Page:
Ruth Eddy, KRBD - Ketchikan

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Totem pole returns to Southeast after 84-year journey

A Tlingit totem pole has returned to Prince of Wales Island after a more than 5,000-mile odyssey to Hollywood, Honolulu and back home.

‘Bear, stop it! Stop breaking my kayak!’

While Mary Maley was kayaking from Ketchikan to Petersburg something unexpected happened, a bear attacked her kayak and then something equally surprising happened. More than 3 million people watched the video of it on YouTube. Download Audio

Thorne Bay School District experiments with aquaponics

About five years ago, the Southeast Island School District in Thorne Bay put in a wood-fired boiler. A few years after, they built a greenhouse to take advantage of the excess heat. This summer, the greenhouse transitioned from hydroponics to aquaponics.

In Hydaburg, sea otter pelt craft is a budding cottage industry

Sea otters have the thickest fur of any mammal, which makes it a valuable commodity. But there are strict regulations surrounding how to market that fur. Coastal Alaska Natives have the right to sell just the pelts, but only to each other. Non-Natives cannot legally buy pelts, but they can purchase sea otter handicraft. On a recent rainy evening in Hydaburg, local Natives gathered for a sea otter sewing class to expand their marketing potential. Download Audio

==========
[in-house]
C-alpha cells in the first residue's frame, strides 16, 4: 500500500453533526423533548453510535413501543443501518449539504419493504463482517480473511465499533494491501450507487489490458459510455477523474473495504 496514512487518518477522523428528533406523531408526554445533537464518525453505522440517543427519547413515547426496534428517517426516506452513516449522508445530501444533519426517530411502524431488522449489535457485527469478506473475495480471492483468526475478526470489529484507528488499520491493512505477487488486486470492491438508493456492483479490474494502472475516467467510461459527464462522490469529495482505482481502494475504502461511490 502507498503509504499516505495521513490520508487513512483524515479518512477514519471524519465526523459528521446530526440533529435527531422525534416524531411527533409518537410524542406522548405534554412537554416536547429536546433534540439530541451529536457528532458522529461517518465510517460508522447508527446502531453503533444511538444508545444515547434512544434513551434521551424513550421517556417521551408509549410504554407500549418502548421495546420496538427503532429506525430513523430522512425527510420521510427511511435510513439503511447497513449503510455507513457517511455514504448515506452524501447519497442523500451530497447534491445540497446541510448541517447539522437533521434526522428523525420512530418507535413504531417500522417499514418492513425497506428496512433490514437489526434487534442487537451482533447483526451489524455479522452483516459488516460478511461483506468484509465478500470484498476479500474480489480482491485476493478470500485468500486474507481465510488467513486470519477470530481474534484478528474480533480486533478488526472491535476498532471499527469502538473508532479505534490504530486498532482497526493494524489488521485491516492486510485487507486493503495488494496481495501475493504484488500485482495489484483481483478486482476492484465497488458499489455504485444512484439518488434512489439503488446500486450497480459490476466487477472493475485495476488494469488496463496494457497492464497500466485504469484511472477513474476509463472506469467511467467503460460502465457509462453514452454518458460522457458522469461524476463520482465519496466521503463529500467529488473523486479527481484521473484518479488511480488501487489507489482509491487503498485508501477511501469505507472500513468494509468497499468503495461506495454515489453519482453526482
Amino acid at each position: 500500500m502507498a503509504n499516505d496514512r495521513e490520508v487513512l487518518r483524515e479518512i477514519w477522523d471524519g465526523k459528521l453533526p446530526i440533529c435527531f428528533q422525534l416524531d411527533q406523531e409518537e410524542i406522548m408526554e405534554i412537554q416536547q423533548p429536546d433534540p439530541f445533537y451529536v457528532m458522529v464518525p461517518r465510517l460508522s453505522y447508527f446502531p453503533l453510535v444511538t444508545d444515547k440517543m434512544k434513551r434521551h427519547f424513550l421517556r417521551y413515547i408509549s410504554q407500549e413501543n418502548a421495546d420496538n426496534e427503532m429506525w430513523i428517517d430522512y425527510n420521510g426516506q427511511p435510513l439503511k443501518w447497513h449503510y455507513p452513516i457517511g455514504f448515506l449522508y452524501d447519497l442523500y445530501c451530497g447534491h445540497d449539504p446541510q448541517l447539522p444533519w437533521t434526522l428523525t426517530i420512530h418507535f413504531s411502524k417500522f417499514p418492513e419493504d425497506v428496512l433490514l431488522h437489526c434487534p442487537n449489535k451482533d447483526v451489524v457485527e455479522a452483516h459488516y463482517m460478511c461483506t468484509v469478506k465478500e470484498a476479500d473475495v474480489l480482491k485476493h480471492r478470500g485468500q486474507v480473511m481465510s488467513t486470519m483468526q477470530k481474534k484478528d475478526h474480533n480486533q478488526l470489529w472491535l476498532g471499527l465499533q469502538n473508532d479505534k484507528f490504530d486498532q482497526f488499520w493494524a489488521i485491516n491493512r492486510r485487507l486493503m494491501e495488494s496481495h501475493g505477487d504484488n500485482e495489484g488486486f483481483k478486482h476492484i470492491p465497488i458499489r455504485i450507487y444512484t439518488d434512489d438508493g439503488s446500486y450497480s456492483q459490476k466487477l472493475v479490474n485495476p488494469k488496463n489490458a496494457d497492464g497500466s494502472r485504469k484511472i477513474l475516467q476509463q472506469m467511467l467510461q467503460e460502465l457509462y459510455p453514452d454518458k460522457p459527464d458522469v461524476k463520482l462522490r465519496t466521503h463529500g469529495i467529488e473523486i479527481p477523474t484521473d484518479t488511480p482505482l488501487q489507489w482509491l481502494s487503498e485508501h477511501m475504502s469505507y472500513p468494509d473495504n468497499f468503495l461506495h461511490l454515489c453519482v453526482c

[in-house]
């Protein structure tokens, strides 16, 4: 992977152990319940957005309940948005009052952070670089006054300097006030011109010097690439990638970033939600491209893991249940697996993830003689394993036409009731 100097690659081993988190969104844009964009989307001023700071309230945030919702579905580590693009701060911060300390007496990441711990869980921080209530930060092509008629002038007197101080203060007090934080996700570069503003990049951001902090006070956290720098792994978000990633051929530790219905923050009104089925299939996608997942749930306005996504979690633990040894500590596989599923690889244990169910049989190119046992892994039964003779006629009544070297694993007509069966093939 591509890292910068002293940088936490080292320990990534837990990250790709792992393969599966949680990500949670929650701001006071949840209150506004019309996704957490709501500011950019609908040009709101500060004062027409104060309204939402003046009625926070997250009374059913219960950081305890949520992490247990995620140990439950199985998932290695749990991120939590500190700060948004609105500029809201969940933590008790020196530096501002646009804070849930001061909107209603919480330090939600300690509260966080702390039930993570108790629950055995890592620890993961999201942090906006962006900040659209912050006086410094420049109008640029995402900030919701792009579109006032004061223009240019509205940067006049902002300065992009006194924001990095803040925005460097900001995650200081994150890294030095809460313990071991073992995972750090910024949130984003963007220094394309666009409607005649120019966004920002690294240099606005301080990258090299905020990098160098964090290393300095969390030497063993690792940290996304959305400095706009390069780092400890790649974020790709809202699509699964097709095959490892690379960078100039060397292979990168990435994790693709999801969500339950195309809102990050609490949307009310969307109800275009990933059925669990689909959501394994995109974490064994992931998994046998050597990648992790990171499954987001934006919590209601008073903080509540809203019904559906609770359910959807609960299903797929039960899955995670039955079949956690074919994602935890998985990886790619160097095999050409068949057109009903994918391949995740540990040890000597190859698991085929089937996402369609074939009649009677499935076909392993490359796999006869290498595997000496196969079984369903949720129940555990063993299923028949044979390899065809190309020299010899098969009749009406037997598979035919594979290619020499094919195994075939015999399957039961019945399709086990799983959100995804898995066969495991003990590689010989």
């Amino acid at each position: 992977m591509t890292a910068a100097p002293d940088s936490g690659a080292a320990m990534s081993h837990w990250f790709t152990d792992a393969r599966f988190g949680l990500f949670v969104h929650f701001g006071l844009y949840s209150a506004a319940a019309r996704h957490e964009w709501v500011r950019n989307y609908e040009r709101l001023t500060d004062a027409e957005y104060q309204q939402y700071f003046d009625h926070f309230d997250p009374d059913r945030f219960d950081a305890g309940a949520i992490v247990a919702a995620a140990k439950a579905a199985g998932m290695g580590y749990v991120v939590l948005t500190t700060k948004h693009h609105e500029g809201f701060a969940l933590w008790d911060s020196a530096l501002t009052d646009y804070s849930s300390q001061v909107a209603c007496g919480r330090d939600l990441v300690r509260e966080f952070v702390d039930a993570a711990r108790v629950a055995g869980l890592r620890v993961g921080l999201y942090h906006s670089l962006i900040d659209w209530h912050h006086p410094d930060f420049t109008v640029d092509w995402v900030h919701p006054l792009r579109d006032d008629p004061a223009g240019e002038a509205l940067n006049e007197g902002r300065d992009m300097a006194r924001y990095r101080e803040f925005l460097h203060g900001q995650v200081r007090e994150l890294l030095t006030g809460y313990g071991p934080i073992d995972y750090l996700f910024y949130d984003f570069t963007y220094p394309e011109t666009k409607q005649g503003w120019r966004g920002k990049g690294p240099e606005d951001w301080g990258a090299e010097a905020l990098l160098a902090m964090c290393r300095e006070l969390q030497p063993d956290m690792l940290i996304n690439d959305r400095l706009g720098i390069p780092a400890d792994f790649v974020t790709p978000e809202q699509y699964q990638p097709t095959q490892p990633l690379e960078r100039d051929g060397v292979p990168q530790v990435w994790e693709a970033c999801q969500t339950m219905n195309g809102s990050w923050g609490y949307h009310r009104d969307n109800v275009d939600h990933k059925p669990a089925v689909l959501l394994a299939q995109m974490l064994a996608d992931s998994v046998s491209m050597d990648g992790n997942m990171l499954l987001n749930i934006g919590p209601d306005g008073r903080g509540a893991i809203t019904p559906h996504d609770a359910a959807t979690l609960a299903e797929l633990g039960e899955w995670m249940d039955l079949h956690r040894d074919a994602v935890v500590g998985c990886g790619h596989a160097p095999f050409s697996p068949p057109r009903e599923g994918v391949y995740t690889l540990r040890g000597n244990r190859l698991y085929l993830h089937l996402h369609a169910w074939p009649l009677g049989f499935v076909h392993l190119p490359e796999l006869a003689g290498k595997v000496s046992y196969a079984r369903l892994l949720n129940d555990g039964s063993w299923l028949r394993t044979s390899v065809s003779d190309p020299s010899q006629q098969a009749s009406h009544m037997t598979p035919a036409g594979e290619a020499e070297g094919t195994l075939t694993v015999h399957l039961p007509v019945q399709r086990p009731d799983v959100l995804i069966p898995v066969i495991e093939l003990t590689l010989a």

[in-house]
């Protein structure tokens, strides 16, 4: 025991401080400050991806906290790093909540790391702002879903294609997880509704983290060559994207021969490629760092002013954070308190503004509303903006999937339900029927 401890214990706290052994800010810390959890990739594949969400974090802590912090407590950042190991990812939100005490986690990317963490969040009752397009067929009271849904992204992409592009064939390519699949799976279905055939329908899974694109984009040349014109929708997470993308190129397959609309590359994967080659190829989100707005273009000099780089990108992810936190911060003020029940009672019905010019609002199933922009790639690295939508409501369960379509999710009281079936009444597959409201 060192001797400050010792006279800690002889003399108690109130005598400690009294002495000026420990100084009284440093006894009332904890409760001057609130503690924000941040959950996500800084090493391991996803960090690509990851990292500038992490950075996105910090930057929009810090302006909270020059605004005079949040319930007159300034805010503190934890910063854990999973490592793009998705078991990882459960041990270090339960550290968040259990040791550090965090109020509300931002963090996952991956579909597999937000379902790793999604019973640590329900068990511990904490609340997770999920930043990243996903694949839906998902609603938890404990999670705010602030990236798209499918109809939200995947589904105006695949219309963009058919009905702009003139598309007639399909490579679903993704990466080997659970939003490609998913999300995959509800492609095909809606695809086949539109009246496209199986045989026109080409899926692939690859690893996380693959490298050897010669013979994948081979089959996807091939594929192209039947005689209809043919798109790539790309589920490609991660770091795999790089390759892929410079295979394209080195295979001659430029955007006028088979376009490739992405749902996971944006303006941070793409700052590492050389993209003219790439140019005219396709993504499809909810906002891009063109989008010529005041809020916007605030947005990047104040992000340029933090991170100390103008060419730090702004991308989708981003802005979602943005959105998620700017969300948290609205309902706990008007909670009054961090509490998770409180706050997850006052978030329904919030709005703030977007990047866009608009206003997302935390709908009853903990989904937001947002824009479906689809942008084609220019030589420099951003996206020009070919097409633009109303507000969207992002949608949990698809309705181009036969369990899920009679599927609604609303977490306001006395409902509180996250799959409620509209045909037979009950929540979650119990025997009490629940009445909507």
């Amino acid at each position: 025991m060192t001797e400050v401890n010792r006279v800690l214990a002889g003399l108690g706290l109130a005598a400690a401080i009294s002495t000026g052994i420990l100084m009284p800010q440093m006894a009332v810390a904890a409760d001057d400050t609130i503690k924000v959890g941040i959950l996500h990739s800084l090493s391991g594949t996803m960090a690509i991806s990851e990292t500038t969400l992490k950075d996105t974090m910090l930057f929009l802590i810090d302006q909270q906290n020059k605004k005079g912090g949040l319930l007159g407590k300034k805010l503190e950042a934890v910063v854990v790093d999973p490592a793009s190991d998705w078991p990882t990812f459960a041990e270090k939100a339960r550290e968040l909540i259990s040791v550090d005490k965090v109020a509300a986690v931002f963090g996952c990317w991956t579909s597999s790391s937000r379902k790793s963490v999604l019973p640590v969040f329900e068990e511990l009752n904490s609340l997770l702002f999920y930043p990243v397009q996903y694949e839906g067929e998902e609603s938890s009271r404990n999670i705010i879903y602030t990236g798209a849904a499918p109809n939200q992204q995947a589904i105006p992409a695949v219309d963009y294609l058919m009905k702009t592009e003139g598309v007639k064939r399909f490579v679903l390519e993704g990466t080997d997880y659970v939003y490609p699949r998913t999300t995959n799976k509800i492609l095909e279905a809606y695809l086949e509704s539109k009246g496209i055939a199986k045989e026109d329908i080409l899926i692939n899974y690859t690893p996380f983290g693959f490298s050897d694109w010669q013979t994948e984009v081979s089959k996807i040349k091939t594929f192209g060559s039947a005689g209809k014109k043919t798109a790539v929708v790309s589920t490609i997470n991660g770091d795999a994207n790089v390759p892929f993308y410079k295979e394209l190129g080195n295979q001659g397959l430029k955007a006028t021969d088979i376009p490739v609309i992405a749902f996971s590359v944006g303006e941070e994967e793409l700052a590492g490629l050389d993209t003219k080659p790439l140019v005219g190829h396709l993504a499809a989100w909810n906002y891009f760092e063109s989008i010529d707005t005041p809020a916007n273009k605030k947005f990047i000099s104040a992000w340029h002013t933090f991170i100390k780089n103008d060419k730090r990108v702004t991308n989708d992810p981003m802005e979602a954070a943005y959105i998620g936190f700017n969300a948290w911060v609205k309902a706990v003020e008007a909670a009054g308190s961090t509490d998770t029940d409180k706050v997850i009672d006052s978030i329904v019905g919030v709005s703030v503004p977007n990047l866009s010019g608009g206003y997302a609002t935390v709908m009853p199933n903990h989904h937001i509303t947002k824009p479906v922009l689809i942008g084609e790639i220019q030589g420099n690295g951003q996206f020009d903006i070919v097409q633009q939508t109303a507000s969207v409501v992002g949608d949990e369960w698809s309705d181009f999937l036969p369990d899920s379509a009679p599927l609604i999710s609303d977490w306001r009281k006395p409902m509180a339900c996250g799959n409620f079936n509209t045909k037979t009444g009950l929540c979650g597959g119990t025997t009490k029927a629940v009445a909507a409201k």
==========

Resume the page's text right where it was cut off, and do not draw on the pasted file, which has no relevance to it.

Metlakatla’s Tourism Industry Blossoms

Metlakatla, the Annett Island town of about 1,400 has recently seen more visitors through the community’s tourism department. This year may be the first that tourism pumps some noteworthy money into the Tsimshian community, in Alaska’s only Native reserve. Download Audio

Sunshine affects Ketchikan’s tourism industry

Ketchikan’s summer tourism season is well underway. Record low rainfall in May and warmer-than-usual temperatures had a lot OF tourists smiling. But in a place known for rain, is sunshine bad for business?

3-Man Seattle Team Wins Inaugural ‘Race To Alaska’

Just before 1:00 p.m. Friday, five days and fifty-five minutes after leaving Victoria, British Columbia, the three-man crew of the Elsie Piddock sailed across the finish line in Ketchikan. The premise of the race was simple: no motors, first boat to Alaska wins.

‘Race To Alaska’ Competitors Close In On Ketchikan

Race To Alaska organizer Jake Beattie is in Ketchikan preparing the finish line for the inaugural 750-mile engineless boat race through the Inside Passage. And he better be quick about it. Download Audio:

Earthquake Forecasting At Kayhi

Ketchikan High School’s roof has become part of a NASA research experiment that could help scientists eventually predict earthquakes. Download Audio